• Our work at USA The Initiatives from the Groups Volunteer Services Bridget Sheerin, Subodh Divekar, Elsa Kaminsky and Cristobal Oltra BUILDING A L CU TURE OF GR ATITUDE Creating a culture of gratitude for flexibility and forward thinking in volunteering services at Union Settlement Association. Volunteers are an integral part of the center, having strong connections to the association and their roles. Although most of the time working with a strong sense of purpose and pride, volunteers sometimes might get too attached to specific tasks which can create issues when managing services to best attend the centers. By making their work more visible to staff members and seniors that visit the centers and also turning volunteering into a gaming experience, managers will have more room to create shifts and cycles in volunteers roles, which will in turn make them feeling even more appreciated by everyone. Page 12 “Feeling appreciated and secure in their ability to continue helping is key to the happiness of volunteers.”
  • Our work at USA Nutrition Meals Christopher Patten, Bernd Riedel, Janet Lobberecht and Nelson Lo Taking the food delivery service to a whole new level. The Meals on Wheels program has been running for a while at Union Settlement Association. It is responsible for delivering over 400 meals at seniors’ homes everyday. During hurricane Sandy it was one of the few services running non-stop, delivering food to those in need. Also, and most importantly, the program is, for some seniors that can’t leave their homes, one of the few chances they have to connect to the world outside everyday. It was based on that last insight that this group developed a series of connecting services, which influenced many of others’ solutions. USA Senior Services Project - Final Report Page 13
  • Solutions Target Areas Initiatives and ideas got divided into 6 main areas that deal with the senior journey into the center and also with backstage activities. Reaching Out Raising awareness of USA in the local community and also globally through better communications of the value it brings to society and the services it provides. Page 14 Ownership Journey Welcoming In There’s no better experience than feeling taken care of when arriving somewhere new. Sadly, that only happens when there are structured processes to show someone new how to get around. A very thin and almost invisible line divides getting to know something and starting to feel confident about it. At USA, once seniors start making themselves at home, they begin their ownership journey, moving towards a sense of shared property where it is very hard to differentiate the center’s culture to their own.
  • Solutions Volunteering Volunteers are at the heart of the center’s operations. They deal with people, with staff and sometimes get no ‘love’ from it. Creating a funnier atmosphere for them to work and fostering appreciation for what they do should be on the agenda as soon as possible. Making it Work! Some say ‘there’s no better attack than defense’ and we say ‘there’s no better way to improve services than creating the right conditions in the backstage operations’. Getting Funded Because at the end of the day, someone has to pay the bill, we better think of new ways to show our value to donors as well. USA Senior Services Project - Final Report Page 15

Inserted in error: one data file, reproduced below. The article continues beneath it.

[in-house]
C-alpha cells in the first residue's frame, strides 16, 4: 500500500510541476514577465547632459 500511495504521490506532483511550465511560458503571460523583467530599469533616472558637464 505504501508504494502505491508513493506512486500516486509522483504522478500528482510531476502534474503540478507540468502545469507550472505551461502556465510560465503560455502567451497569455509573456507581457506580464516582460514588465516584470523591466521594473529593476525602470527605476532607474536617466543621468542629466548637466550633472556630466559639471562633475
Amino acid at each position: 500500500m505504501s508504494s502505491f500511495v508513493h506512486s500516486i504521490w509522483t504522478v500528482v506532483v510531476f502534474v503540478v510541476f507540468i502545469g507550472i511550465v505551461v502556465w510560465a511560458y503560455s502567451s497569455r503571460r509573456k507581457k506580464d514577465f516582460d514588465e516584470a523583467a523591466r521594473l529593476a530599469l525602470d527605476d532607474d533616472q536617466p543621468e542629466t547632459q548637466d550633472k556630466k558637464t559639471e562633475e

• Reaching Out Raising awareness of USA in the local community and also globally through better communications of the value it brings to society and the services it provides. In this section: • Branding of External Agents • East Harlem gets Global • Free Admission Tickets •Be Open and Ready to New Publics Page 17
  • Solutions Reaching Out Branding of External Agents T-shirts, Stickers and Banners to get the community in the know. Volunteers get around everyday, be it to take seniors somewhere or to get them food. People from ‘El Barrio’ know them, and they also know all the community and the neighborhood’s every little secret. Better brand service evidences is an easy to implement, big opportunity to amplify the presence of the Union Settlement Association, generate awareness about its services (not only senior) and build appreciation for what is being done by the organization. Whether in the food carts volunteers drag along on foot or on the trucks through routes, one thing has to be kept in mind: either we are sending a message to outsiders or loosing the opportunity to do so. By creating an unique, well-rounded message from USA, the neighborhood will begin to see how everything is connected and realize there is something going on. “¡Algo está pasando!” Quick-Win: Meals on Wheels Meals on wheels is already a glue and connection for the community even though people don’t seem to really see it that way. So how do we get those stories about the clients out there to the people? Well, we think that the meal can be a connector to generate stories and distribute them around the neighborhood and also take them online (more on that later). Even before that, meals on wheels should become a visible service. Brand it up! Page 18
  • Solutions East Harlem gets Global Getting those amazing stories beyond the community limits by taking them online. Free Admission Tickets It’s not about fooling seniors. It’s about getting them in! One of the most surprising discoveries of our work with USA is that quality services are offered for free to the community. Activities and benefits that many people are willing to pay a lot of money, such as yoga classes and transportation services, are offered for small amounts or even for free by the center. But if those offers really are so good, then why are they currently being underused? Because people don’t know about them? Maybe, but also because they don’t know they are good and free. One of the main aspects of the Food for Thought initiative is the storytelling used to connect people from the centers to those that can’t leave their homes. But what if those stories get also global by publishing them on the web? Having a portal showcasing some of the best stories is not only a way to get some very particular and full of emotion narratives from seniors across East Harlem (and hence generating awareness for USA) but also to give back to those storytellers a sense of belonging to the new world. “I think it’s great, when you think of nutrition you don’t think of storytelling.” - David Nocenti It is a two way street that might help to bring more attention to the terrific work being done by USA and also help to get more funding from benefactors that will most certainly relate more to the organization and the community as a whole. Having ‘Free Admission’ tickets distributed around the neighborhood and by current USA clients might be one of the best ways to get the word out and bring more people to the center. USA Senior Services Project - Final Report Page 19